Rishi Sunak is the Chancellor of Covid. Few outside of Westminster had heard of him when he replaced Sajid Javid in office at the start of 2020, but since then he has spent two years in charge of the government’s economic response to the pandemic. Now, as restrictions are lifted, he is the bookmakers’ favorite to replace Boris Johnson if the prime minister is forced to resign over partygate. It’s a meteoric rise.
Since the Second World War, only three former Conservative chancellors have reached 10 Downing Street, and one of them, Winston Churchill, had left the Treasury more than a decade before the exceptional circumstances of 1940 gave him the job of prime minister. .
Indeed, the list of post-war prime ministers Britain never had includes a long list of chancellors, both Conservative and Labour. Rab Butler, Roy Jenkins, Denis Healey, and Ken Clarke were all big beasts who fell short of the top job, suggesting that the Treasury Department isn’t always the best government department to run if you want to make and keep friends.
In the early part of the pandemic, Sunak’s political stocks rose as fast as one of Wall Street’s must-have tech stocks. It wasn’t just that he seemed to know what he was doing; what he was doing, showering the economy with money, was popular. Not many foreign ministers say that money is not an issue, which was Sunak’s message as the economy entered its first lockdown.
In truth, he had no choice. Locking people down in their homes at the end of March 2020 caused the economy to shrink by a quarter in just two months; Without the licensing scheme and a variety of business support measures, the damage would not only have been massive but permanent. There are times, usually when things look really bad, when the British state works well, and this was one of them.
Life has gotten tougher for the chancellor since those first few months in office. He was eager to end the permit in the fall of 2020, but was later forced to extend it in a series of mini-budgets. The eating out scheme to help out in August 2020 was a stunt that may well have reseeded the virus. The stamp duty exemption for property was unnecessary and has helped fuel a boom in house prices. Still, the fact that unemployment has returned to pre-pandemic levels and never reached the double-digit levels forecast by the Bank of England and the Office for Budget Responsibility is a real achievement. Sunak had a good war, which explains why he’s the favorite to replace Johnson.
However, peacetime brings its own set of challenges, especially for those who see themselves as the custodians of the nation’s finances. By the fall of last year, it was no longer a case of “money for no purpose” but rather of trying to reduce the government’s record deficit while providing reduced support to the economy.
As a result, furlough came to an end, the £20 a week increase to the universal credit was removed and it was announced that the extra money for the NHS and social care should come from increased national insurance contributions. The first of them, liquidating salary subsidies, was a bet that paid off; the UC and NI changes look much less smart in a context of rising energy prices, 5.4% inflation and falling real wages. It’s never good news for governments when prices rise faster than incomes, which is why Sunak, assuming he hasn’t moved next door by then, will put up extra money in his latest mini-budget on March 23.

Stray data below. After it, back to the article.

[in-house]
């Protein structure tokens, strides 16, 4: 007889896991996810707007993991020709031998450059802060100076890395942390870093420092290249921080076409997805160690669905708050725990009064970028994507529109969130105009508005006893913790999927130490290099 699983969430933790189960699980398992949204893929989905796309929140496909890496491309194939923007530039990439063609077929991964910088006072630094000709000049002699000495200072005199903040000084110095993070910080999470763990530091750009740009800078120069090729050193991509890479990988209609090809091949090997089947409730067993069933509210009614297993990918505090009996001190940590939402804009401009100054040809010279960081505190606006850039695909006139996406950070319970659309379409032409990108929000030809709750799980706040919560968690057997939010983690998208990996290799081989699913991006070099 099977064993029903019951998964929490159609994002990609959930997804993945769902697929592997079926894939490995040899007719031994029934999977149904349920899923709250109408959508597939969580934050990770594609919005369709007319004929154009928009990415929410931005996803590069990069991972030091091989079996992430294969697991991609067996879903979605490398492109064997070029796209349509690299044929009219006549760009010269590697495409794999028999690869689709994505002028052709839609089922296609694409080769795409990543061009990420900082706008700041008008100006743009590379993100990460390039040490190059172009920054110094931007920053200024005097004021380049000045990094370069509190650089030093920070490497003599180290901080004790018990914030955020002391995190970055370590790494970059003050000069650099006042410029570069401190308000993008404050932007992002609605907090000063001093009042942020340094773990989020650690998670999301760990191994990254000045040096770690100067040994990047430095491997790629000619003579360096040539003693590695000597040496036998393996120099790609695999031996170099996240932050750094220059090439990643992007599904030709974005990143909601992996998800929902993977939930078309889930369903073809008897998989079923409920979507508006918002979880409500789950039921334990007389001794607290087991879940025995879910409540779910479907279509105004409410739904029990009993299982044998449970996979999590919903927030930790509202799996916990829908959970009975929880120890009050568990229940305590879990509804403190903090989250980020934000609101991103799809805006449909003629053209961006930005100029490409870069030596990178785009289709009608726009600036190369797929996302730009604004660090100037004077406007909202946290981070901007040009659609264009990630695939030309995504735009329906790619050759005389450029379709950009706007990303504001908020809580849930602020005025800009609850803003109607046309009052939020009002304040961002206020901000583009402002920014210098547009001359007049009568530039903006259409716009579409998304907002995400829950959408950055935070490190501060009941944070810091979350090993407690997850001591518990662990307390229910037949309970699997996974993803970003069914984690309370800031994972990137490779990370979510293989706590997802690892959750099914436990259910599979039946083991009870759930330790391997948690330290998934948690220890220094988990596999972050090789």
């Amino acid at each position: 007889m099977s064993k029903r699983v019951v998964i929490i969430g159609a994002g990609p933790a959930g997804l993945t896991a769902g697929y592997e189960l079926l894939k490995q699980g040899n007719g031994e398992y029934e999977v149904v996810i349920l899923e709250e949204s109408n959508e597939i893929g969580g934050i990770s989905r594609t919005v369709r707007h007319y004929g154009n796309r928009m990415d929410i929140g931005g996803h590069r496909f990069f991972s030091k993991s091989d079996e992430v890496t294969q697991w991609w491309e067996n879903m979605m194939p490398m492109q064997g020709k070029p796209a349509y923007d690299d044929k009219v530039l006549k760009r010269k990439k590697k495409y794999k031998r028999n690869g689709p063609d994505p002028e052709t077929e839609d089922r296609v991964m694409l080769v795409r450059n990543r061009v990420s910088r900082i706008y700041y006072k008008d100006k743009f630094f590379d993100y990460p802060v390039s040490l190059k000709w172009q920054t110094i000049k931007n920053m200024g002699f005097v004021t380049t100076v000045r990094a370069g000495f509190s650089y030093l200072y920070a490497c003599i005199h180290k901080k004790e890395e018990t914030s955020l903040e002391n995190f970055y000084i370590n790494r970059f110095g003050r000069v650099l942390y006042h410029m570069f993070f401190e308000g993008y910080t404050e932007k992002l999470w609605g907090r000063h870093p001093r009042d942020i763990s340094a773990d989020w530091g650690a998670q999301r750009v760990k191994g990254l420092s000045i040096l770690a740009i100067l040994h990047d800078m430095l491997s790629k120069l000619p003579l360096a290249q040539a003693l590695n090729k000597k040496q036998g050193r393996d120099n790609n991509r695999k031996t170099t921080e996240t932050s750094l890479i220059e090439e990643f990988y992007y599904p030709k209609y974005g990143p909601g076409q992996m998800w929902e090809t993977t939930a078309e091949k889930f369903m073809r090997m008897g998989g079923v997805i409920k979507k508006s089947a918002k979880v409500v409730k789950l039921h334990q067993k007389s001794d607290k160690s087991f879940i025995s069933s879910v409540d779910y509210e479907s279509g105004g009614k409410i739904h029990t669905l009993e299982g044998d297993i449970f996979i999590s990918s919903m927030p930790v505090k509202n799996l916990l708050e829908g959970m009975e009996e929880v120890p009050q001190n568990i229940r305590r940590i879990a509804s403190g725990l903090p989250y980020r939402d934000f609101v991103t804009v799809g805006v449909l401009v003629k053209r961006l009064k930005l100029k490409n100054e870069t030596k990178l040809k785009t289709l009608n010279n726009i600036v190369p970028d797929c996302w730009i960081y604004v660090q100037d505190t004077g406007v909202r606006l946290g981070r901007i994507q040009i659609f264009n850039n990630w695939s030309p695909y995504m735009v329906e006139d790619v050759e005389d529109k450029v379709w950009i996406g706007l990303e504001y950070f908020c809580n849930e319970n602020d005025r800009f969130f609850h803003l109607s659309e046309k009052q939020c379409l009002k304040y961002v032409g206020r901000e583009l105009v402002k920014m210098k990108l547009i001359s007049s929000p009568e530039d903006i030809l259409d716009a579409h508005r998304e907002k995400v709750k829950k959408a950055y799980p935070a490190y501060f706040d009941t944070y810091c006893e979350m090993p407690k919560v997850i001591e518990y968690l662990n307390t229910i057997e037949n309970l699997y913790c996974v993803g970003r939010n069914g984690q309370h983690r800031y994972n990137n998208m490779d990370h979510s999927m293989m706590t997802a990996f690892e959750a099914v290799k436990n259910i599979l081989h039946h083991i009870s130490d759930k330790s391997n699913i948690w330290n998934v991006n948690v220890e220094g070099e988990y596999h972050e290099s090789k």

So much has happened in the last two years that it is easy to forget that we are still mid-term in the current parliament, a time when governments tend to be unpopular. Even if 2022 is the evil it threatens to be, there is still time for the Conservatives to work things out before the 2024 election. By then, the Bank of England expects inflation to be close to 2% again, there could be room for tax cuts and Downing Street party memories will fade. The political calculation of the Conservatives who want Sunak to replace Johnson is that Labour’s opinion poll advantage is a function of public discontent with the prime minister rather than great affection for Keir Starmer.
That said, the more Johnson hangs on, the worse it will be for the chancellor’s hopes of being the first Tory since John Major to move from 11 to 10 Downing Street. There is much talk that the UK is headed for a 1970s-style period of stagflation (a period where the economy is stagnant and prices rise rapidly), but it seems more likely that 2022 will see a first period of rising inflation and then a period of stagnation. Rising energy bills, higher taxes and falling real wages will slow the economy in the second half of the year, and if Sunak remains chancellor he will be blamed.
One of those who moved in next door to 11 Downing Street, Gordon Brown, used to joke that there were only two kinds of chancellor: those who failed and those who got out on time. As for the outlook for the economy for the rest of this year, Brown’s advice would presumably be for Sunak to leave as long as things aren’t too bad or he risks being the political equivalent of the Omicron variant: someone who bursts onto the scene. , it’s everywhere for a while, but it fades just as quickly.
Sunak is smart and ambitious. You’ve probably figured it out for yourself.
George is Digismak’s reported cum editor with 13 years of experience in Journalism